A Polyp for Your Thoughts



A friend of mine had a colonoscopy recently.

“Did they find anything?” I asked him.

“They found a couple of polyps,” he said, “but they weren’t those cancerous ones.”

“What do you mean, they weren’t those cancerous ones?” I asked, being a pathologist, after all. “Were they hyperplastic or adenomatous?”

Naturally, his eyes glazed over and he just shrugged. 

“What did your doctor tell you they were?” I persisted.

“He just said they weren’t cancerous.”

“When did he say you should have another colonoscopy?”

“Two years from now.”

OK. What we have here is a failure to communicate. The vast majority of polyps aren’t cancerous. But there are some that can become cancerous, and some that never do, no matter how big they get.

The mere fact that my friend was advised to have another colonoscopy in two years told me that his polyps were the kind that can become cancerous. Otherwise, he wouldn’t have to have another colonoscopy for ten years.


The majority of colon polyps fall into two categories: hyperplastic (top) and adenomatous (bottom). There are a few other kinds of polyps, but these are the most common. Hyperplastic polyps have 0% risk of cancer. Adenomatous polyps have a 10% cancer risk, and the bigger they get, the bigger the risk.


The first change in an adenomatous polyp is called high-grade dysplasia (above). It’s a premalignant change. If a polyp can be removed, and the dysplastic area is completely surrounded by benign colonic mucosa, that’s all that needs to be done.

But sometimes the dysplastic mucosa covers the stalk of the polyp.

Sometimes the dysplastic changes invade into the stalk of the polyp. That’s cancer.

When that happens, the patient must have a colon resection to be sure all the malignant tissue is gone, and that none of the cancer has involved lymph nodes. Usually a cancer that early hasn’t involved anything but the area right around the polyp.

What about my friend?

Well, I guess he’ll have to wait until his next colonoscopy, two years from now.

For right now, he doesn’t have cancer, and I guess that’s all he needs to know

Big Juicy Colons

Since the name of this blog is bigjuicycolon.com, I figured we may as well start with colon cancer. That and diverticulitis are the usual reasons colons get removed. Not the entire colon, mind you, just the affected part. It may look like the surgeon took more than he needed to, but surgeons have to be mindful of the vascular supply to the remaining colon. Everything that has the same vascular supply as the affected part has to be removed, or it will become gangrenous, and that will require another surgery.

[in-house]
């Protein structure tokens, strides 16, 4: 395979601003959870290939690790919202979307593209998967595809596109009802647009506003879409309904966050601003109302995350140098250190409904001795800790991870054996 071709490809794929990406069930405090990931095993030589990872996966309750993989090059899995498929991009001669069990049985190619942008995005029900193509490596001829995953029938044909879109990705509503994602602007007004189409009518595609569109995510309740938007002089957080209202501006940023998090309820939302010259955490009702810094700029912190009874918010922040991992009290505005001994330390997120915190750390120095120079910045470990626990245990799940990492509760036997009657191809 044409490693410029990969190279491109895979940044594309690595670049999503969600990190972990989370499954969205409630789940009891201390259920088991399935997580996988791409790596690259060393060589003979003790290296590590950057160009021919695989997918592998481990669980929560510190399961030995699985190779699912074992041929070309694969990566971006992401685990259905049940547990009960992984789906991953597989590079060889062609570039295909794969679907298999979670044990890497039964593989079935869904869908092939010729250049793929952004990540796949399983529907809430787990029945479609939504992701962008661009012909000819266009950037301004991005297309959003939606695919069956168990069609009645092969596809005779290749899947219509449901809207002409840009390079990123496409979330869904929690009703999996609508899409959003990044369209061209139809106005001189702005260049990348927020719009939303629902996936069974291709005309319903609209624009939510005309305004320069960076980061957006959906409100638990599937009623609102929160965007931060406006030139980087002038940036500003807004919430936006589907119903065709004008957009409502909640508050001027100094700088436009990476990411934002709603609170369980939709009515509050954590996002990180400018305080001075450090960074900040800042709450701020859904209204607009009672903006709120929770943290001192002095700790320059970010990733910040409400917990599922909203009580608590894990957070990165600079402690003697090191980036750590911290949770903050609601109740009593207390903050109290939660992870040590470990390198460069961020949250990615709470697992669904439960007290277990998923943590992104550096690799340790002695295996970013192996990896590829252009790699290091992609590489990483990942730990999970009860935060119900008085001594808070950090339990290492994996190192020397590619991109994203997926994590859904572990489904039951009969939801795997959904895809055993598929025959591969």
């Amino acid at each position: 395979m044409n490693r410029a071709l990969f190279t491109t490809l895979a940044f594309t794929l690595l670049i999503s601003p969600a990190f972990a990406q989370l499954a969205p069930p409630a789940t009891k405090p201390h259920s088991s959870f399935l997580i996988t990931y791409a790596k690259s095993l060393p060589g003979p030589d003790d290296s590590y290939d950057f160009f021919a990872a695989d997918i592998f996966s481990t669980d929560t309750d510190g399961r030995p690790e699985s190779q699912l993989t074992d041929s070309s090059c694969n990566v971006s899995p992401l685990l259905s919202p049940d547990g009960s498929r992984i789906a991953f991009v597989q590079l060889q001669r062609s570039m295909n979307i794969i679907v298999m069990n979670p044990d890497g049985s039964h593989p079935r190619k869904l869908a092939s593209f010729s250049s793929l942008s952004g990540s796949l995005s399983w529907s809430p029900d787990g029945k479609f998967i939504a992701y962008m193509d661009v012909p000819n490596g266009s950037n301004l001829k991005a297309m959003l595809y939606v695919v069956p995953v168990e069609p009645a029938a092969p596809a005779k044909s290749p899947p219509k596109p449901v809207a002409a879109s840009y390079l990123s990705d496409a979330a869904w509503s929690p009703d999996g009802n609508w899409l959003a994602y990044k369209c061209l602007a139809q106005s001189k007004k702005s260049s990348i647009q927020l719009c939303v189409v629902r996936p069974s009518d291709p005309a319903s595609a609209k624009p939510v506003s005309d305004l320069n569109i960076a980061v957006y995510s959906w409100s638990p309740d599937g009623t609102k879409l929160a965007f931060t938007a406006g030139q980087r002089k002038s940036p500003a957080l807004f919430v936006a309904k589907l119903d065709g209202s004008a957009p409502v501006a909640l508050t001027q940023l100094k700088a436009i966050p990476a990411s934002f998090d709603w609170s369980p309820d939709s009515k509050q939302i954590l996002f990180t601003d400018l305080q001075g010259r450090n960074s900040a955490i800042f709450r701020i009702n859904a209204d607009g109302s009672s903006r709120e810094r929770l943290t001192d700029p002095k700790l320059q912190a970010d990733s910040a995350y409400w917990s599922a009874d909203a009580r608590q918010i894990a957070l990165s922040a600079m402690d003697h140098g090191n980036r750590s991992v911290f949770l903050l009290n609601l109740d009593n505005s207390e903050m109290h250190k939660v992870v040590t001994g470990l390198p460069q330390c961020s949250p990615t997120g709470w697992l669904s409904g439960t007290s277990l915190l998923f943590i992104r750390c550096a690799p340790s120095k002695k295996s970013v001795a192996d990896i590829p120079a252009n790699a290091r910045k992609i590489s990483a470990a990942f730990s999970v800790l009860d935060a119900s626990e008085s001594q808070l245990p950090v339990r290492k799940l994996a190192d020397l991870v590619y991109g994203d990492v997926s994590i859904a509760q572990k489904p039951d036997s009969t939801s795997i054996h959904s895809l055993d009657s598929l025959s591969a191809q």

colon cancer

colon cancer

Ever since Katie Couric’s husband Jay died of colon cancer at age 42, colon cancer has been pretty much out of the closet.  Colon cancer is one of the commonest cancers in this country, after lung and breast. Most colon cancers look pretty much like this. 

The surgeon needs to know that the margin is adequate. That’s why fresh colon resections come to pathology so that the pathologist can open them and measure how far the tumor is from the ends of the specimen. Especially when there is more than one tumor, which can happen. Here’s a colon with three!

colon w 3 cancers

And one of them is right in the margin.

Some specimens are pretty striking. Patients who use certain kinds of laxatives for years get this dark brown coloration of the mucosa, called melanosis. Notice that the small bowel, the polyps, and the cancer are not colored. That’s because they grow fast and don’t have enough time to get discolored.

colon with melanosis, a cancer, and polyps

colon with melanosis, a cancer, and polyps

Colon cancers nearly always start from polyps, also called adenomas. Here is an example of an adenoma.

colon polyp

colon polyp

Ever wonder what pathologists see when they look through the microscope? This slide shows the microscopic appearance of normal colon mucosa, or lining.

normal colon mucosa

normal colon mucosa

This slide shows cancer arising in an adenoma. Adenoma on the left, cancer on the right.

adenoma-carcinoma spectrum

adenoma-carcinoma spectrum

This is cancer too.

colon cancer micro

colon cancer micro

What do you think? Grossed out? I did warn you, you know. Me, I find this stuff fascinating.

Guess I wouldn’t be a pathologist if I didn’t.

Now, what do you want to see next?